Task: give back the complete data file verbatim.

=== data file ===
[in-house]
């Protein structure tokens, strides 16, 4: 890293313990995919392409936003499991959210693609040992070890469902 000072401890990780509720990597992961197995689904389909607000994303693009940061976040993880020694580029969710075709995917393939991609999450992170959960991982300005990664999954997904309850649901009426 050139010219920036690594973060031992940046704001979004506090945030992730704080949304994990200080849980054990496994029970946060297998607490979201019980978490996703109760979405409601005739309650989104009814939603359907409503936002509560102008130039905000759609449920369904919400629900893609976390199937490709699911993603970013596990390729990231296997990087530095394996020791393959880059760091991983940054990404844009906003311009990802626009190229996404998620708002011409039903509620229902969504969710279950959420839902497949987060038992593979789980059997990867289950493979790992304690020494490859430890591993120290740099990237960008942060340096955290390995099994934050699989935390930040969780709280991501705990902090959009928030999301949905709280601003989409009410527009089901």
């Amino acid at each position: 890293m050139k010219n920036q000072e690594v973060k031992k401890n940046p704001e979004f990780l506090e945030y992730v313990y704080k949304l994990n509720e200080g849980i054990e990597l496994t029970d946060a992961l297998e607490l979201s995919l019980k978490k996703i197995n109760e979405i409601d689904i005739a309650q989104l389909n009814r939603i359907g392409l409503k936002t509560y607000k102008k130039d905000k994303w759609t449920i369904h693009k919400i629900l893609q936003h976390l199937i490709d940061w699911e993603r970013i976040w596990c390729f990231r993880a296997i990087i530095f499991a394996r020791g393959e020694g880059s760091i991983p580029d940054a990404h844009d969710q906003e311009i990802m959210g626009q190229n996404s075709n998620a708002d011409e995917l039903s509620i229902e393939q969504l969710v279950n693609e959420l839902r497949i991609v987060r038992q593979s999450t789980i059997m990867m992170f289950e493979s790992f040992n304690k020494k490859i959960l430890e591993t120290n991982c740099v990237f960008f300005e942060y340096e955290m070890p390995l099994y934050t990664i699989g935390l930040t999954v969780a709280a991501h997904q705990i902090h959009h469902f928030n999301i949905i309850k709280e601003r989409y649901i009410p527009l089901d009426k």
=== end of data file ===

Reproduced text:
[in-house]
């Protein structure tokens, strides 16, 4: 890293313990995919392409936003499991959210693609040992070890469902 000072401890990780509720990597992961197995689904389909607000994303693009940061976040993880020694580029969710075709995917393939991609999450992170959960991982300005990664999954997904309850649901009426 050139010219920036690594973060031992940046704001979004506090945030992730704080949304994990200080849980054990496994029970946060297998607490979201019980978490996703109760979405409601005739309650989104009814939603359907409503936002509560102008130039905000759609449920369904919400629900893609976390199937490709699911993603970013596990390729990231296997990087530095394996020791393959880059760091991983940054990404844009906003311009990802626009190229996404998620708002011409039903509620229902969504969710279950959420839902497949987060038992593979789980059997990867289950493979790992304690020494490859430890591993120290740099990237960008942060340096955290390995099994934050699989935390930040969780709280991501705990902090959009928030999301949905709280601003989409009410527009089901």
């Amino acid at each position: 890293m050139k010219n920036q000072e690594v973060k031992k401890n940046p704001e979004f990780l506090e945030y992730v313990y704080k949304l994990n509720e200080g849980i054990e990597l496994t029970d946060a992961l297998e607490l979201s995919l019980k978490k996703i197995n109760e979405i409601d689904i005739a309650q989104l389909n009814r939603i359907g392409l409503k936002t509560y607000k102008k130039d905000k994303w759609t449920i369904h693009k919400i629900l893609q936003h976390l199937i490709d940061w699911e993603r970013i976040w596990c390729f990231r993880a296997i990087i530095f499991a394996r020791g393959e020694g880059s760091i991983p580029d940054a990404h844009d969710q906003e311009i990802m959210g626009q190229n996404s075709n998620a708002d011409e995917l039903s509620i229902e393939q969504l969710v279950n693609e959420l839902r497949i991609v987060r038992q593979s999450t789980i059997m990867m992170f289950e493979s790992f040992n304690k020494k490859i959960l430890e591993t120290n991982c740099v990237f960008f300005e942060y340096e955290m070890p390995l099994y934050t990664i699989g935390l930040t999954v969780a709280a991501h997904q705990i902090h959009h469902f928030n999301i949905i309850k709280e601003r989409y649901i009410p527009l089901d009426k």